Prometheus is a prequel of sorts to the Alien franchise, started by Ridley Scott and continued by numerous directors in varying levels of excellence and shambles detouring into the Predator universe. Seemingly deciding there was no way forward to pursue, Ridley jumped back into his unicorn-leather director’s chair and helmed a movie set before it all. Drs Shaw (Noomi Rapace) and Holloway (Devil’s Logan Marshall-Green) discover the world’s oldest cave drawings—edgy sketches by the skinny-loinclothed hipsters of 40,000 years ago—and one more piece of a puzzle they’d been collecting. Artworks from diverse cultures and times all had one thing in common: a constellation unable to be seen by the naked eye. Shaw believes she will find her maker in this place, and with a rocket full of shipmates (including a robot, a bureaucrat, some comic relief and a stack of dispensable people you won’t miss when they get splattered), funded by the Weyland Corporation they head off on the two-year journey to this planet. Will they find happiness, peace, and a flowery sunny utopia? Seems likely. 

Prometheus hasn’t been receiving the most favourable of reviews, and I can’t say I adored it either. There weren’t any moments of surprise in the film. Spoiler alert: they don’t find happiness, peace, and a flowery sunny utopia. They find dark caverns and goo and aliens so like sexual organs you won’t be able to do any bonking for days. (The penis-worm with the vagina-mouth is a good example noted by my friend Brett.) People have secret agendas on the mission but the agendas of the aliens themselves are never fully explained. Apparently Mr Scott wanted to leave a lot of loose ends to keep people interested in Prometheus 2: The Flubber Returns, but by the end I just assumed he’d done what I do frequently and interrupted his own story with a tangent and interrupted that and so on until he’d forgotten what he was originally talking about. Don’t worry, Ripley, it happens to the best of us. I don’t get paid tens of million dollars to do it though. While I’m on the whiny paragraph, I was thrown by the ship Prometheus itself: it has technology that far surpasses the 8-bit technology on Alien’s mining ship—I mean, my car has more advanced technology than the Nostromo—so even taking into account the fact that the Nostromo isn’t a luxury vessel it seems likely that anything that can make it into space will have a better font. But that’s not a huge problem—it’s not early-80s-Ridley’s fault that technology became amazing, and the audience would hardly believe shitty tech on a ship when our phones alone have Google Earth on them. I was also annoyed by the characters’ lack of emotions—their expressions when discovering alien lands were about as enthusiastic as when you discover a two-dollar coin in your car when you need to pay for parking. You know, pretty pleased, but nothing you’d talk about when you got home to your spouse. Their motivations were confusing at times, with crew member Millburn (a timid Rafe Spall) freaking out at the sight of a long-dead corpse then suddenly not being concerned about reaching out to the aforementioned penis-worm (and calling it “beautiful”, I mean, ew), and the ship’s captain Janek (Idris Elba) not at all worried about leaving Millburn and tattooed redhead Fifield (an unfriendly Sean Harris) in a corpse-ridden hellhole overnight even when the storm keeping them apart only lasted long enough for an (excellent) action scene. The only character whose emotions seemed right was Weyland’s representative Vickers (Charlize Theron, stony), though I guessed her role on the ship right from the start. Most frustrating of all, a particular character undergoes some dramatic stomach surgery, limps around for a bit, then is suddenly sprinting about and flinging themselves onto ledges. I don’t care how advanced medical surgery is in eighty years...just no.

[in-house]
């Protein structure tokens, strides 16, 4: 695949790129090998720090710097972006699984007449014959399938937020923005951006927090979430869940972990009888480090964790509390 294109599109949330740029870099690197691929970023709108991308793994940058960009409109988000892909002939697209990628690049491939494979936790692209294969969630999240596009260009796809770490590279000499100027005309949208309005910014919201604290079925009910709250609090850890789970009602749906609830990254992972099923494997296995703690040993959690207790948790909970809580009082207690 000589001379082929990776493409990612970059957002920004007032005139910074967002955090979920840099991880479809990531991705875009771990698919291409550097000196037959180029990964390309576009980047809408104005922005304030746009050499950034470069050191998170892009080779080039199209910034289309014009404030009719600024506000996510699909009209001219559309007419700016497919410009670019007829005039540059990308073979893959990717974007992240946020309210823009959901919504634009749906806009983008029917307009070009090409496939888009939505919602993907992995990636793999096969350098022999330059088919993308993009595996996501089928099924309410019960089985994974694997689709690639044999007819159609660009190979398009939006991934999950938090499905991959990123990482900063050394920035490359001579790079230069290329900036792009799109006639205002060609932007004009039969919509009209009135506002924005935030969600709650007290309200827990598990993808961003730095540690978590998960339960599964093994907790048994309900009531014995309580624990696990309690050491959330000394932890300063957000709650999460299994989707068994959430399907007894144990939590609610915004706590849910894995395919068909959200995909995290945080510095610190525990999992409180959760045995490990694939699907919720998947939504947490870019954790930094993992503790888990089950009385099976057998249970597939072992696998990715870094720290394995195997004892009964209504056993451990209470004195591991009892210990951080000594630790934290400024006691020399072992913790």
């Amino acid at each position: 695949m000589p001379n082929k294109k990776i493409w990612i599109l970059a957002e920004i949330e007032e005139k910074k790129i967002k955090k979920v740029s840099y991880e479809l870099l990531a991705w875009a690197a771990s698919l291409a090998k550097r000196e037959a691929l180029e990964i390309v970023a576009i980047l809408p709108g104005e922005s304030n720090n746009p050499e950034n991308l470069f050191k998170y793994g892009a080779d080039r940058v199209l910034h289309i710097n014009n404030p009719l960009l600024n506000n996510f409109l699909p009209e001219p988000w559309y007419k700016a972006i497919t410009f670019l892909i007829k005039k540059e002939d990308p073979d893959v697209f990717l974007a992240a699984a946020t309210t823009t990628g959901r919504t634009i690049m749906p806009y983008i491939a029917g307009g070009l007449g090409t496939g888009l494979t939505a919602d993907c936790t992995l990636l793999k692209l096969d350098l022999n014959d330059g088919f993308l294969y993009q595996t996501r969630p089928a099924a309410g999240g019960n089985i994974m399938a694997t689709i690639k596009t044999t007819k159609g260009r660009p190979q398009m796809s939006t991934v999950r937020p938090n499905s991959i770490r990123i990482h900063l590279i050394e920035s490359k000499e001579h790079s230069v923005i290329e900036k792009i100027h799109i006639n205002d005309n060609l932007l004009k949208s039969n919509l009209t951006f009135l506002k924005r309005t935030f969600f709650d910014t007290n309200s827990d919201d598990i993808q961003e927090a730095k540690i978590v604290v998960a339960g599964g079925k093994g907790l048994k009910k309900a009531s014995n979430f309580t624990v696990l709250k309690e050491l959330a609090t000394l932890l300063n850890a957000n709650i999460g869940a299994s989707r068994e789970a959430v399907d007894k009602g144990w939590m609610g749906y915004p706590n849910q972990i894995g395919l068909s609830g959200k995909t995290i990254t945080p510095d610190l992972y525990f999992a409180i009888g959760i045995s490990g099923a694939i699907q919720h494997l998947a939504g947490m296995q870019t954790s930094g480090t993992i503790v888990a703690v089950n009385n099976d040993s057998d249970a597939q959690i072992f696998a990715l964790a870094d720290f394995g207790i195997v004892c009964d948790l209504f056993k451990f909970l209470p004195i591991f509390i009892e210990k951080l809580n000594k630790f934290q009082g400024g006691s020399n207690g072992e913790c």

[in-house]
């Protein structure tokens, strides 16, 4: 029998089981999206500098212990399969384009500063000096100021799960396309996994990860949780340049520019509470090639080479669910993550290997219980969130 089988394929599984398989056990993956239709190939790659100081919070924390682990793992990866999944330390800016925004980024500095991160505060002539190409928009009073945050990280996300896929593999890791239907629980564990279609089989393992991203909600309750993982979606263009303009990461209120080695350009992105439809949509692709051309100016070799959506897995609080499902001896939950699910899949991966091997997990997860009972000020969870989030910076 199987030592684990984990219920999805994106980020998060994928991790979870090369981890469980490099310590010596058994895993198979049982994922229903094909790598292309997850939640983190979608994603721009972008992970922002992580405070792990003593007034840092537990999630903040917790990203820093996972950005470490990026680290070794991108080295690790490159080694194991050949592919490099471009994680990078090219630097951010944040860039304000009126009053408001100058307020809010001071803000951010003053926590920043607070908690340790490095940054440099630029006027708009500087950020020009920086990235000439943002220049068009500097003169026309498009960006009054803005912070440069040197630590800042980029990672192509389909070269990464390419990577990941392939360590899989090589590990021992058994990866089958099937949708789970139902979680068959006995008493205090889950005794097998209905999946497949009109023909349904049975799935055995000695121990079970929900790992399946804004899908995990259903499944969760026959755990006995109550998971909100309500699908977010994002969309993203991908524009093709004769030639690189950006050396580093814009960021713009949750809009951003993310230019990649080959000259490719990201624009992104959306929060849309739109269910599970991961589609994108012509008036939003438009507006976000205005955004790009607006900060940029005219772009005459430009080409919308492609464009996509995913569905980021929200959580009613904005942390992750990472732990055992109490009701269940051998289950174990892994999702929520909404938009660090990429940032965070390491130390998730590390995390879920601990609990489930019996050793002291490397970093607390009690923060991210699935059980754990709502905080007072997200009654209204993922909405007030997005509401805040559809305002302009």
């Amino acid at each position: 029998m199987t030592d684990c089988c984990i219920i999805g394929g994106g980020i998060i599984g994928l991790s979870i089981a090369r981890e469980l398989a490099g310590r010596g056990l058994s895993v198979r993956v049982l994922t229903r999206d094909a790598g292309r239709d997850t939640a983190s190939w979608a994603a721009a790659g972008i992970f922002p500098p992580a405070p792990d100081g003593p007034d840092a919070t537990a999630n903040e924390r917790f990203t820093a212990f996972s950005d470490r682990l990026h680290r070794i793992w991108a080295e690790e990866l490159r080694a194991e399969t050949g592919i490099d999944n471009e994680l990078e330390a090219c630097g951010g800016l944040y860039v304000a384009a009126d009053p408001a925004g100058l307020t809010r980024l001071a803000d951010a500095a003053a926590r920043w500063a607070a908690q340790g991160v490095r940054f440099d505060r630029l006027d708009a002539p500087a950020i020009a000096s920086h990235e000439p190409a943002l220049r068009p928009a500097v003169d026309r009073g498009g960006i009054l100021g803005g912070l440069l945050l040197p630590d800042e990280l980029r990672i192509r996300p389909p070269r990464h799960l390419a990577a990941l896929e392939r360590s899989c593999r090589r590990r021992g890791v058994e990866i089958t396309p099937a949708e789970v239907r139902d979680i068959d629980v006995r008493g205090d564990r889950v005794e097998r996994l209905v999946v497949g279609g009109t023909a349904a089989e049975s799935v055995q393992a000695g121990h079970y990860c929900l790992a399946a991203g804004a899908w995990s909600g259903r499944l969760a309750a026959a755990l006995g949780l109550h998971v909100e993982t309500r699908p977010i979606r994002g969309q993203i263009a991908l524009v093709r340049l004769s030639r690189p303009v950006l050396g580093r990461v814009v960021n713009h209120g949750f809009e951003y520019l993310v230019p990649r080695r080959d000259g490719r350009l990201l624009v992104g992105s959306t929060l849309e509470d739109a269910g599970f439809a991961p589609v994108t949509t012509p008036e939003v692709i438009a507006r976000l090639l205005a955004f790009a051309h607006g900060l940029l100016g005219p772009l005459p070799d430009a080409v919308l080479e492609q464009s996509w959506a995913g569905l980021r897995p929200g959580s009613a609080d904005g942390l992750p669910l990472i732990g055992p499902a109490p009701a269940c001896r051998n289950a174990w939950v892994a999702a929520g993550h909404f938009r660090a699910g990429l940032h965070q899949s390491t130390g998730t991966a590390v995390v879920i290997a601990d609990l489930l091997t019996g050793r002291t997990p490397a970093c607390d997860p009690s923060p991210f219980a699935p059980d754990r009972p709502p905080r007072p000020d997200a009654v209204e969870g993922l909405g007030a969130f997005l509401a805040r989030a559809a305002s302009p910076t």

On the upside, though, I was never bored, and the effects of the ship and the aliens and space itself were marvellous (and I saw it in 2D, for the record). There are numerous scenes of dramatic tension that had me clutching at arm rests and people’s hands. The stomach surgery I discussed above was so suspenseful that I was almost climbing the soundproof walls to get to the other end of the scene. All the bad reviews in the world weren’t enough to stop me from seeing this, and the many reviews that list what I’ve discussed above, and probably some smarter or more subtle flaws as well (apparently Holloway yells “Noomi!” instead of “Ellie!” during a particularly sandy part of the movie), shouldn’t be enough to stop you either. It’s not terrible, it’s just that the errors were numerous and obvious. Just about anyone who’s seen this will feel compelled to see the sequel to figure out what the hell’s going on—me included—so it can’t be that bad. Go in with low expectations and you might be pleasantly surprised. 

I give it forty out of a hundred jars of black primordial goo.